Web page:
I'm really not the person who goes to the Dr for anything (until I was pregnant I hadn't been for 4+ years) and also am mostly surrounded by lentil-knitting hippies in my work and social life, but FWIW I did get the flu jab having never had it before. My family were nagging me a bit about it, my midwife gave me quite a liberal response that it doesn't actually vaccinate against all strains as the flu viruses are constantly evolving etc etc...I booked the appointment then cancelled it, then did go ahead in the end as I just thought if I got sick and I hadn't had it I'd feel pretty annoyed with myself.
My midwife had a v different opinion about the whooping cough vaccine btw, which as a PP has said is for the baby's benefit and its recommended by most people.

DontKillMyVibe Mon 25-Jan-16 20:26:33

I was a bit uneasy like you OP but decided to get the flu jab last week at 11 weeks. I figured out they wouldn't offer it to pregnant woman unless they felt it was necessary and no risk. I've had no effects other than a bruise on my arm.

Definitely getting the whooping cough jab at 28 weeks.

Jenjen86 Mon 25-Jan-16 20:36:55

I have bad asthma so get the flu jab every year but I missed it last year and sods law I got the flu. The flu developed into pneumonia and I ended up in hospital for a few weeks unable to breathe unassisted. The flu I had was one that was covered by the flu jab, had I not missed it that year I would have been spared weeks of pain and fear...this is quite an extreme example but just highlighting that they recommend the flu jab to certain people for a very good reason. They have been giving the jab to pregnant woman for long enough to study any side effects. Don't believe the rubbish scaremongering you read, much better to get the flu jab than end up in hospital fighting for your life with a baby on board...

Babycakes100 Tue 26-Jan-16 17:35:56

Thanks everyone for your replies...just what I needed. I will get it but just hope that 8 weeks isn't too early!

Snowflake16 Tue 26-Jan-16 17:44:26

I had my flu jab at around 9 weeks, I'm now 22 weeks and baby is growing perfectly.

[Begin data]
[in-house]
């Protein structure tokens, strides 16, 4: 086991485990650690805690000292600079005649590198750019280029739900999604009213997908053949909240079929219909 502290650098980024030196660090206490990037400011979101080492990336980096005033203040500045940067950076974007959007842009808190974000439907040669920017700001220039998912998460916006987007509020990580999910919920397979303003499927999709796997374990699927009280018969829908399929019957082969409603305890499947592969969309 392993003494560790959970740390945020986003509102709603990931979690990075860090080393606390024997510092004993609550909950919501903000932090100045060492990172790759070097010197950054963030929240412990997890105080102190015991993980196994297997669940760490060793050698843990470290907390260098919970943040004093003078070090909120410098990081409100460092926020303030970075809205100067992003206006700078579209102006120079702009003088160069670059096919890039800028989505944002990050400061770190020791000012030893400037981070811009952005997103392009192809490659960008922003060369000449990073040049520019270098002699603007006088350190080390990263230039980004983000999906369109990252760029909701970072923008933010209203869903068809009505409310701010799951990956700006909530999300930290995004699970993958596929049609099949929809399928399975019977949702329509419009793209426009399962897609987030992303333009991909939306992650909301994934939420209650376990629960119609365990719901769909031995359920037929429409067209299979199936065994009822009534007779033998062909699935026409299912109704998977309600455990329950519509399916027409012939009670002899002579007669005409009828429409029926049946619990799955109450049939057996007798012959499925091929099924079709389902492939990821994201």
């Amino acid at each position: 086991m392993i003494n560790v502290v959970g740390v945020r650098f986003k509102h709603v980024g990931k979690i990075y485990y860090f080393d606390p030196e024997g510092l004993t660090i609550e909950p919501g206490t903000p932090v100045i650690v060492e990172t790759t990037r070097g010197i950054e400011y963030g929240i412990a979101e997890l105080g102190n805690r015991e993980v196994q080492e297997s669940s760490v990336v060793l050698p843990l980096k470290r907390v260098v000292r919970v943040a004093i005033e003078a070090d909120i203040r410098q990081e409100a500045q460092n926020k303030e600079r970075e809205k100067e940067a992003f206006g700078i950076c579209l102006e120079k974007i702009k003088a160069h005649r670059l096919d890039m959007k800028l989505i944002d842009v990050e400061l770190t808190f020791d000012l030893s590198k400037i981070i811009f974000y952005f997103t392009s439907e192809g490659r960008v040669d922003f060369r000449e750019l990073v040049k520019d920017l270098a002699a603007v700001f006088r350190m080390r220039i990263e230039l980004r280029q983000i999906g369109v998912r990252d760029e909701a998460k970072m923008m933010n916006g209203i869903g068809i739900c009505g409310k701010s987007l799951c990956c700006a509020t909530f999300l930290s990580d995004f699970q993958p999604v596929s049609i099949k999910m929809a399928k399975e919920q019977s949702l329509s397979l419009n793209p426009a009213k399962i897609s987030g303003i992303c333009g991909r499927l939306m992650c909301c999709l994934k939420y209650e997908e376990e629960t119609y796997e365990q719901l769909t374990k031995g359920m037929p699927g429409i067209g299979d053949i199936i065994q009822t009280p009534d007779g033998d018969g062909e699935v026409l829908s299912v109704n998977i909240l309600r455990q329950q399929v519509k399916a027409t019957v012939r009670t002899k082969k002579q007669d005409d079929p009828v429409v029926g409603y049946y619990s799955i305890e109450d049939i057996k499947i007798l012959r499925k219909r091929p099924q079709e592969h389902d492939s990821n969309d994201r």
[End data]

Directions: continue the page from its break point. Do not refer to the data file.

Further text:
Jem01 Tue 26-Jan-16 18:00:19

I had my flu jab at 5 weeks currently 16 weeks and all is fine :-)

Jenjen85 Tue 26-Jan-16 19:34:43

I had the flu jab yesterday at 8wks 1 day. Had it at around 4wks in my first pregnancy and DD is fine. Better to have the jab than have flu as it's awful

QforCucumber Tue 26-Jan-16 19:39:51

Had mine at 16 weeks - you may have googled the effects of the jab, but if you research the effects having flu can have on your baby then it makes you want to avoid it at all costs (I am not saying use Google, it's the devils work)

Whatdoidohelp Tue 26-Jan-16 19:42:19

Your problem is you are reading shit on the Internet which could be written by any fucking moron. If your so concerned read proper medical journals and research papers. If it wasn't safe I doubt just about every country with a vaccination programme would recommend it to ALL pregnant women. hmm trust the experts don't risk you or your baby.

Coldest Tue 26-Jan-16 19:44:26

I had mine at boots. Was very easy and convenient to book online. And the store is 2 min from where I live so easy to get to

Sophia1984 Tue 26-Jan-16 19:47:15

I had mine at around the same time as you. It didn't hurt at all, I didn't get any side effects, and I've just seen a very happy baby at my 12 week scan :-) When I told my midwife I'd had it done she was really pleased. The potential risks of getting flu when pregnant can be devastating. There is a lot of propaganda out there from anti-vaccers.

KnitsBakesAndReads Wed 27-Jan-16 07:59:02

I had mine at about 16 weeks. I get offered it every year (due to asthma) but I made sure I got it this year as I've heard how serious flu can be during pregnancy. Had a slightly sore arm and felt a bit woozy an hour or so after I'd had it (helpfully coincided with me being on the train to work!) but other than that no problems. I'd definitely recommend getting it.

Babycakes100 Fri 29-Jan-16 15:20:50

Thanks everyone - still on the fence. It's not the immediate effects that worry me but the potential long-term effects as there have been no tests into the long-term effects on pregnant women and the baby as it has only been offered a few years because of swine flu scaremongering. What did pregnant women do pre 2009??? Just look at the cervical cancer jab - that was pushed onto everyone in 2008 and has now proven to have devastating consequnces.